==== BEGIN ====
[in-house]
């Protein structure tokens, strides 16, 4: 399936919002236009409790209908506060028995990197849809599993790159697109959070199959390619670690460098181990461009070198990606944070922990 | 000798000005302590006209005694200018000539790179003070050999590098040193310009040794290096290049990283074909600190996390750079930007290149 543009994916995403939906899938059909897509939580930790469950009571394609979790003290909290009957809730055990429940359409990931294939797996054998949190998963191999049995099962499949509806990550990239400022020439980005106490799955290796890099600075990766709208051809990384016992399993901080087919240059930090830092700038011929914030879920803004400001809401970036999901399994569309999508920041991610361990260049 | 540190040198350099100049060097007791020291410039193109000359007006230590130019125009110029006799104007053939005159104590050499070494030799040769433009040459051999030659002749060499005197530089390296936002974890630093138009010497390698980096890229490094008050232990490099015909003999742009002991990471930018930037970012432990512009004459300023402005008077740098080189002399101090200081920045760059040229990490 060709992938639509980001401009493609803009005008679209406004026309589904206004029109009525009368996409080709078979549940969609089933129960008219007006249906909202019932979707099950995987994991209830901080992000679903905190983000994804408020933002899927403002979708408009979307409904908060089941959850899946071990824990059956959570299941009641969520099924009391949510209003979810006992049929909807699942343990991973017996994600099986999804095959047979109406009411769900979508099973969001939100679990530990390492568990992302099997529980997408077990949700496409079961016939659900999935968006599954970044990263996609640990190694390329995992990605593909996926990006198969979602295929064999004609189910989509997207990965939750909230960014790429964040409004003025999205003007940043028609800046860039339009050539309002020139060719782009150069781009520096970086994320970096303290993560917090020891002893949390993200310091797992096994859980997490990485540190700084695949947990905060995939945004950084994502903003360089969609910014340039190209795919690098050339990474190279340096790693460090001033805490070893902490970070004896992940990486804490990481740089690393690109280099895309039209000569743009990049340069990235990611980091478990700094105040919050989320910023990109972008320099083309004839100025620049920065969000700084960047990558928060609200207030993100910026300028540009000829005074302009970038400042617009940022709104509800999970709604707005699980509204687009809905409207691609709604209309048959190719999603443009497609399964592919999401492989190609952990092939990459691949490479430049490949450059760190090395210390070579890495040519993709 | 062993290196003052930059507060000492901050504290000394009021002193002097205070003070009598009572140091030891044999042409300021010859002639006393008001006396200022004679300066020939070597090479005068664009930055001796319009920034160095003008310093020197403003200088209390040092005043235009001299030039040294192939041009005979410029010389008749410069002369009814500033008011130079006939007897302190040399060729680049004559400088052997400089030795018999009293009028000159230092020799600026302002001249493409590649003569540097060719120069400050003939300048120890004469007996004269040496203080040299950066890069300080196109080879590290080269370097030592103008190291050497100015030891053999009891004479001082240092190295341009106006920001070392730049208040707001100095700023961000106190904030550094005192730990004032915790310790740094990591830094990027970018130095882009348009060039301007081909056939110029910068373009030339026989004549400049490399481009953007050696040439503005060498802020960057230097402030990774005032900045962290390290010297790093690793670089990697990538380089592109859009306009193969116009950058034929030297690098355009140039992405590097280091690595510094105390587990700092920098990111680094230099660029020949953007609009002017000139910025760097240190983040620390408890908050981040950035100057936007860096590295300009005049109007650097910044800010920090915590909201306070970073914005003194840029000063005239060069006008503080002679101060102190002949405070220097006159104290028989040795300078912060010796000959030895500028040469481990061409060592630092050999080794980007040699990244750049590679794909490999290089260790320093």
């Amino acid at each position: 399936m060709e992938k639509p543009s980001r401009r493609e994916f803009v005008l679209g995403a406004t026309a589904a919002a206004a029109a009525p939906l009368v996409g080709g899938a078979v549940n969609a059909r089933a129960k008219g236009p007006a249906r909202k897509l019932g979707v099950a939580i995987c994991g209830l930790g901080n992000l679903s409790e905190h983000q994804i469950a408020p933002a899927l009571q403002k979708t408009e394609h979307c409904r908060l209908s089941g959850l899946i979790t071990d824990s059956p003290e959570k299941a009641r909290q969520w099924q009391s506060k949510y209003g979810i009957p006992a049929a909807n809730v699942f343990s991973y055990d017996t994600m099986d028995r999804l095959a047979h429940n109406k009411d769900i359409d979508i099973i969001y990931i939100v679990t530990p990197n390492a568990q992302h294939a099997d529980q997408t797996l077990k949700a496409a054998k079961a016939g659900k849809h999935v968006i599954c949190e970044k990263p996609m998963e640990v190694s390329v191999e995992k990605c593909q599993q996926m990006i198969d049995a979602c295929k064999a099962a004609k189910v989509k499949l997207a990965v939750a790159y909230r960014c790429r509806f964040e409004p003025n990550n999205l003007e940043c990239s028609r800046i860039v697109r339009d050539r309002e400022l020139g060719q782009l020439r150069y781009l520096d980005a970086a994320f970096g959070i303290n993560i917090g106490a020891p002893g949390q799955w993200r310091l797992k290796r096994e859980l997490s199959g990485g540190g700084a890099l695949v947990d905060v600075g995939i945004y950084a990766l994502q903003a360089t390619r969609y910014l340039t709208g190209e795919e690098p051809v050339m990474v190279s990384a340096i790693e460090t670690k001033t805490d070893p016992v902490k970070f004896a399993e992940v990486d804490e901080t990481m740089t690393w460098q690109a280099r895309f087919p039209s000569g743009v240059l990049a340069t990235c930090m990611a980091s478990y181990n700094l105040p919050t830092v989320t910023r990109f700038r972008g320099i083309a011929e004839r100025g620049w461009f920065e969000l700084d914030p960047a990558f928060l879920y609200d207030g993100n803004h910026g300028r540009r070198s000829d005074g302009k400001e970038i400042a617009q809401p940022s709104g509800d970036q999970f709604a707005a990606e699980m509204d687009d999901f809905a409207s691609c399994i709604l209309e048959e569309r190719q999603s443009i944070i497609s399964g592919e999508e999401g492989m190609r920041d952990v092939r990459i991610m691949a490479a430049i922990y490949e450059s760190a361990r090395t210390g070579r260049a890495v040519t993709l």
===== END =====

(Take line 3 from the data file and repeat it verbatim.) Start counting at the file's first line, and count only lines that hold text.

């Amino acid at each position: 399936m060709e992938k639509p543009s980001r401009r493609e994916f803009v005008l679209g995403a406004t026309a589904a919002a206004a029109a009525p939906l009368v996409g080709g899938a078979v549940n969609a059909r089933a129960k008219g236009p007006a249906r909202k897509l019932g979707v099950a939580i995987c994991g209830l930790g901080n992000l679903s409790e905190h983000q994804i469950a408020p933002a899927l009571q403002k979708t408009e394609h979307c409904r908060l209908s089941g959850l899946i979790t071990d824990s059956p003290e959570k299941a009641r909290q969520w099924q009391s506060k949510y209003g979810i009957p006992a049929a909807n809730v699942f343990s991973y055990d017996t994600m099986d028995r999804l095959a047979h429940n109406k009411d769900i359409d979508i099973i969001y990931i939100v679990t530990p990197n390492a568990q992302h294939a099997d529980q997408t797996l077990k949700a496409a054998k079961a016939g659900k849809h999935v968006i599954c949190e970044k990263p996609m998963e640990v190694s390329v191999e995992k990605c593909q599993q996926m990006i198969d049995a979602c295929k064999a099962a004609k189910v989509k499949l997207a990965v939750a790159y909230r960014c790429r509806f964040e409004p003025n990550n999205l003007e940043c990239s028609r800046i860039v697109r339009d050539r309002e400022l020139g060719q782009l020439r150069y781009l520096d980005a970086a994320f970096g959070i303290n993560i917090g106490a020891p002893g949390q799955w993200r310091l797992k290796r096994e859980l997490s199959g990485g540190g700084a890099l695949v947990d905060v600075g995939i945004y950084a990766l994502q903003a360089t390619r969609y910014l340039t709208g190209e795919e690098p051809v050339m990474v190279s990384a340096i790693e460090t670690k001033t805490d070893p016992v902490k970070f004896a399993e992940v990486d804490e901080t990481m740089t690393w460098q690109a280099r895309f087919p039209s000569g743009v240059l990049a340069t990235c930090m990611a980091s478990y181990n700094l105040p919050t830092v989320t910023r990109f700038r972008g320099i083309a011929e004839r100025g620049w461009f920065e969000l700084d914030p960047a990558f928060l879920y609200d207030g993100n803004h910026g300028r540009r070198s000829d005074g302009k400001e970038i400042a617009q809401p940022s709104g509800d970036q999970f709604a707005a990606e699980m509204d687009d999901f809905a409207s691609c399994i709604l209309e048959e569309r190719q999603s443009i944070i497609s399964g592919e999508e999401g492989m190609r920041d952990v092939r990459i991610m691949a490479a430049i922990y490949e450059s760190a361990r090395t210390g070579r260049a890495v040519t993709l």